Perception and production of breathy voice quality (Park et al., 2019)

Purpose: Previous studies of speech articulation have shown that individuals who can perceive smaller differences between similar-sounding phonemes showed larger contrasts in their productions of those phonemes. Here, a similar relationship was examined between the perception and production of breathy voice quality.
Method: Twenty females with healthy voices were recruited to participate in both a voice production and a perception experiment. Each participant produced repetitions of a sustained vowel, and acoustic correlates of breathiness were calculated. Identification and discrimination tasks were performed with a series of synthetic stimuli along a breathiness continuum. Categorical boundary location and boundary width were obtained from the identification task as a measurement of perception of breathiness. Spearman’s correlation analysis was performed to estimate associations between values of boundary location and width and the acoustic correlates of breathiness from the participants’ voices.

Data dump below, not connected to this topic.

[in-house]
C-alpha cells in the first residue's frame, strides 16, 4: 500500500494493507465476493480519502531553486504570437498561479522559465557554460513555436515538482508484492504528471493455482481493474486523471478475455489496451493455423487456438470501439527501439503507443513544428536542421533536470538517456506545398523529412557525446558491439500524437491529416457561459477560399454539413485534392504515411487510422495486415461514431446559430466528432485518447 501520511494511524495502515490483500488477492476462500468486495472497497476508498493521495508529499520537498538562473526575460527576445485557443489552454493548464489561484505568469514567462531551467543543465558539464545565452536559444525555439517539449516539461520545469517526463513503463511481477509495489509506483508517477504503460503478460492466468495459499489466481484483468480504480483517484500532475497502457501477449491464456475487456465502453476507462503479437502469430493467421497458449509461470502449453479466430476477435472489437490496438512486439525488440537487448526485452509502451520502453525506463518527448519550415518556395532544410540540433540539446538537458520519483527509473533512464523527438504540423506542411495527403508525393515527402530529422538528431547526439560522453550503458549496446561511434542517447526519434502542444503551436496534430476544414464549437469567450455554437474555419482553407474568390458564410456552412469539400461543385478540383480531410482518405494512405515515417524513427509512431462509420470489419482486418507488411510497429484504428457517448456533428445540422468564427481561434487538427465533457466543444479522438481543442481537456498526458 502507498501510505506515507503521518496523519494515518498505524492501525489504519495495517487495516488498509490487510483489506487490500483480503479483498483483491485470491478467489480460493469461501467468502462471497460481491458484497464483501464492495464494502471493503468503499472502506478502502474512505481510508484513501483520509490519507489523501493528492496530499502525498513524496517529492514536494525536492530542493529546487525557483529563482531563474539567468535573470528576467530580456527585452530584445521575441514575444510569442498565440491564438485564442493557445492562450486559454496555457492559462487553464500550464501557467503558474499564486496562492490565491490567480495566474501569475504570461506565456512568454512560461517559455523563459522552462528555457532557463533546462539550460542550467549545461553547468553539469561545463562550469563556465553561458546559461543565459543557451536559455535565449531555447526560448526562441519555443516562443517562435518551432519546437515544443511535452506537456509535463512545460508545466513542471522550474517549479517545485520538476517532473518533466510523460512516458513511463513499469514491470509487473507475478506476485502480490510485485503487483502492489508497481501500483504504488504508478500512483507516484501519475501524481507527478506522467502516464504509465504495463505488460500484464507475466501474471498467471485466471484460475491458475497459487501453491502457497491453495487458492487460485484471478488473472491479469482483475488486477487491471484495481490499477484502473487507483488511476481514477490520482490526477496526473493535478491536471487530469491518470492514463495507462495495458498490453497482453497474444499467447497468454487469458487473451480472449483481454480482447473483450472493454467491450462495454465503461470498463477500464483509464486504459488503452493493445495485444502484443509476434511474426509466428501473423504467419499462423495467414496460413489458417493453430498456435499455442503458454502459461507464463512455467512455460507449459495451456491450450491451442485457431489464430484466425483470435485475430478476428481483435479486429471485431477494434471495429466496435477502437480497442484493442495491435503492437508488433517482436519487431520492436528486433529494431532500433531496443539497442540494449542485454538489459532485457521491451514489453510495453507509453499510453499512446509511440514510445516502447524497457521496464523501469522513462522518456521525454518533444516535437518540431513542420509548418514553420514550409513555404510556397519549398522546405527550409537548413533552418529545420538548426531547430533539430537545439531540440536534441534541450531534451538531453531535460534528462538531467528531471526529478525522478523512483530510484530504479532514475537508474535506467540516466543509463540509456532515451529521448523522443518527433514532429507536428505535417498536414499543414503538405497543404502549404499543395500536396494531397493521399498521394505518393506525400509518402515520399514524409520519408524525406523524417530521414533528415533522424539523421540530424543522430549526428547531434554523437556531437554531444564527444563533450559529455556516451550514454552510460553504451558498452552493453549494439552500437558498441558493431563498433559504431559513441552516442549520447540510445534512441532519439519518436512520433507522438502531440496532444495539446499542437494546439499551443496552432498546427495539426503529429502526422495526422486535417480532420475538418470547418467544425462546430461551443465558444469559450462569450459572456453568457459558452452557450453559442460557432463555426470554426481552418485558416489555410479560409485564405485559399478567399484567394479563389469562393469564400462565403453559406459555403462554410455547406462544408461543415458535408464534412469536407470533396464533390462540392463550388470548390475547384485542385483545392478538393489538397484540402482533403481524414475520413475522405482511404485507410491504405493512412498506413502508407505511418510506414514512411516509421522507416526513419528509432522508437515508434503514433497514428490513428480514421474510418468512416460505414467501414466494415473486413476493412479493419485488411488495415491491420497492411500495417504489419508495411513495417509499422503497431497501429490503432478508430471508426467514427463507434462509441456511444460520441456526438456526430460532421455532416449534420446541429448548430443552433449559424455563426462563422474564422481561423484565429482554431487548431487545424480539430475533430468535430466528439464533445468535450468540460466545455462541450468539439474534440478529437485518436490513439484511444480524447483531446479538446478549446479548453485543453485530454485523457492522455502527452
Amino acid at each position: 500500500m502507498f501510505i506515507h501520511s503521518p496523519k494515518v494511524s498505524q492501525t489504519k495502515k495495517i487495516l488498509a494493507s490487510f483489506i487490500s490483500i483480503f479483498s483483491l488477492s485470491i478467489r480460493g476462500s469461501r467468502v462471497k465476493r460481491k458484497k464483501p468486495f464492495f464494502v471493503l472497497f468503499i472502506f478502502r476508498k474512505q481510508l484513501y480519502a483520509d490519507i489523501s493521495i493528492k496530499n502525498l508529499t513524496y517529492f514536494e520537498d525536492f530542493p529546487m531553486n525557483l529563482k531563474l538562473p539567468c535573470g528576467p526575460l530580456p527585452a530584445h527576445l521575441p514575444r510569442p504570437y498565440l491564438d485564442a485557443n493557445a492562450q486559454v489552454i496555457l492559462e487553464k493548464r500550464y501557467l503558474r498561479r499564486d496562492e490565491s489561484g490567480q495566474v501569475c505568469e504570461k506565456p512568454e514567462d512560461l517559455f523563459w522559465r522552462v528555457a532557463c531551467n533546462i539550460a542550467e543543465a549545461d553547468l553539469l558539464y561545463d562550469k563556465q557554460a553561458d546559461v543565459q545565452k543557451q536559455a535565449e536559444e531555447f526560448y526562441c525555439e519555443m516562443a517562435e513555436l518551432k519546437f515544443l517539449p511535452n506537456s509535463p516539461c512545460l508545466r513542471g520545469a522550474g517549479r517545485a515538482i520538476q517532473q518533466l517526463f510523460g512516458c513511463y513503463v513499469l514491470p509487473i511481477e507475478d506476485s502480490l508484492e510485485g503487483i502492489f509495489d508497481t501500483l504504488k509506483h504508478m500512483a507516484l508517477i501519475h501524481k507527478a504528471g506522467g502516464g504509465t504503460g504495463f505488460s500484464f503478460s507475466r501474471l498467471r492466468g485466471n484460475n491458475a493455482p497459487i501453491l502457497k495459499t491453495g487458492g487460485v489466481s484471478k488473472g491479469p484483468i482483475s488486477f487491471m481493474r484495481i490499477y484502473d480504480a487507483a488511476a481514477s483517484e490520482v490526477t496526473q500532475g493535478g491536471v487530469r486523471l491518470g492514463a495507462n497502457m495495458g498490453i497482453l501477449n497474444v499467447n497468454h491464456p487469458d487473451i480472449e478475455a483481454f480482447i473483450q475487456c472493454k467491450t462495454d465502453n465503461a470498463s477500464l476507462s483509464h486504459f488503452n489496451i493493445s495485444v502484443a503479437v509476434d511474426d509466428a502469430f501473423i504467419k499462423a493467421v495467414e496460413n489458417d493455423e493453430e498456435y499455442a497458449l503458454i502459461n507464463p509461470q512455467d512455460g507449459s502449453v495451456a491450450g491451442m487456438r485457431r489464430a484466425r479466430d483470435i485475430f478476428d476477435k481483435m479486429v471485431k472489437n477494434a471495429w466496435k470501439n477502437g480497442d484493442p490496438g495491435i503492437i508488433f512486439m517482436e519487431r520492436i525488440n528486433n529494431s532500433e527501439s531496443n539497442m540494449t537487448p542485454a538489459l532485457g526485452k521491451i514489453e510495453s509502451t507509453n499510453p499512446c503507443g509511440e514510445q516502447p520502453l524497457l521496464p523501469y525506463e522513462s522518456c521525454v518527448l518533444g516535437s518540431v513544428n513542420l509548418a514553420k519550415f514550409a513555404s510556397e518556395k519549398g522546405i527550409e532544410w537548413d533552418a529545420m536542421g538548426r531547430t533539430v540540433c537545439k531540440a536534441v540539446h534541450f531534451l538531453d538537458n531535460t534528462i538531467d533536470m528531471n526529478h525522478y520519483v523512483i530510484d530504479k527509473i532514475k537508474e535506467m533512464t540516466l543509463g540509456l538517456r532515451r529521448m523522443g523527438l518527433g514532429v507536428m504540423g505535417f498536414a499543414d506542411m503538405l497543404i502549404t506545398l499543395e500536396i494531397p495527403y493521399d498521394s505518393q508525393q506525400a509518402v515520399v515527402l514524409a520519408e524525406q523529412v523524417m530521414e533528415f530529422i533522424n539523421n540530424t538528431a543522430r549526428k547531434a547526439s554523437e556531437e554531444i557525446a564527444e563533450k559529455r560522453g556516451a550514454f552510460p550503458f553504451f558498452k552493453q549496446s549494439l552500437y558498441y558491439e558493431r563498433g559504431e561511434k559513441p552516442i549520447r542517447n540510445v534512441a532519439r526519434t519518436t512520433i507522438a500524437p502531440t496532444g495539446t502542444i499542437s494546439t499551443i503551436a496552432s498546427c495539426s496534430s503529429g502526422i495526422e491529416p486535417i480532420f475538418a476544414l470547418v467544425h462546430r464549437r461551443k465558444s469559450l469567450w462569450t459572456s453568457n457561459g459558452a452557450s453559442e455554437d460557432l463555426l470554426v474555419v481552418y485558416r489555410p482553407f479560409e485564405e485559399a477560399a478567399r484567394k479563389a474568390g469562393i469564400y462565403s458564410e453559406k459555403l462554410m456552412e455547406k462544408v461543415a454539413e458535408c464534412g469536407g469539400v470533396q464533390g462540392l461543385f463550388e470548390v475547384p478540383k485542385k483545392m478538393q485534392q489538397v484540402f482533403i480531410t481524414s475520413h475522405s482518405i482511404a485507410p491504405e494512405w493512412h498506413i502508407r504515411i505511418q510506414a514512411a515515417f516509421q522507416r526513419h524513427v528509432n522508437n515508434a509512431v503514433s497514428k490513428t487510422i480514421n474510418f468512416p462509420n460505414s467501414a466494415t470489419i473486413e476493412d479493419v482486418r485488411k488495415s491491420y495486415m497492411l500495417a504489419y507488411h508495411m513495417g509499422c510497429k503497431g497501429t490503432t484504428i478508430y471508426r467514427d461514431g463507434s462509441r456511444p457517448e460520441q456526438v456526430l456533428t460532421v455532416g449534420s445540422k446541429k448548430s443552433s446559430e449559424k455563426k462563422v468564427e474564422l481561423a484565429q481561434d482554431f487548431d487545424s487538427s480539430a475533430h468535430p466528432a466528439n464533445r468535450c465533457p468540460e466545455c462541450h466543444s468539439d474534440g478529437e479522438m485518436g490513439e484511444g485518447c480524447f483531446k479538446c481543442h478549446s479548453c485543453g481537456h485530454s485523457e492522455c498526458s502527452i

Results: Significant correlations between boundary width (r = −.53 to −.6) and some acoustic correlates were found, but no significant relationships were observed between boundary location and the acoustic correlates.
Conclusions: Speakers with small boundary widths, which suggest higher perceptual precision in differentiating breathiness, had typical voices that were less breathy, as estimated with acoustic measures, compared to speakers with large boundary widths. Our findings may support a link between perception and production of breathy voice quality.

Supplemental Materials S1–S10. Stimuli in the breathiness continuum (1 = least breathy to 10 = most breathy); see Table 1 in Park et al. (2019) for ta and noise-to-harmonics ratio (NHR) values in each stimulus.

Park, Y., Perkell, J. S., Matthies, M. L., & Stepp, C. E. (2019). Categorization in the perception of breathy voice quality and its relation to voice production in healthy speakers. Journal of Speech, Language, and Hearing Research, 62, 3655–3666. https://doi.org/10.1044/2019_JSLHR-S-19-0048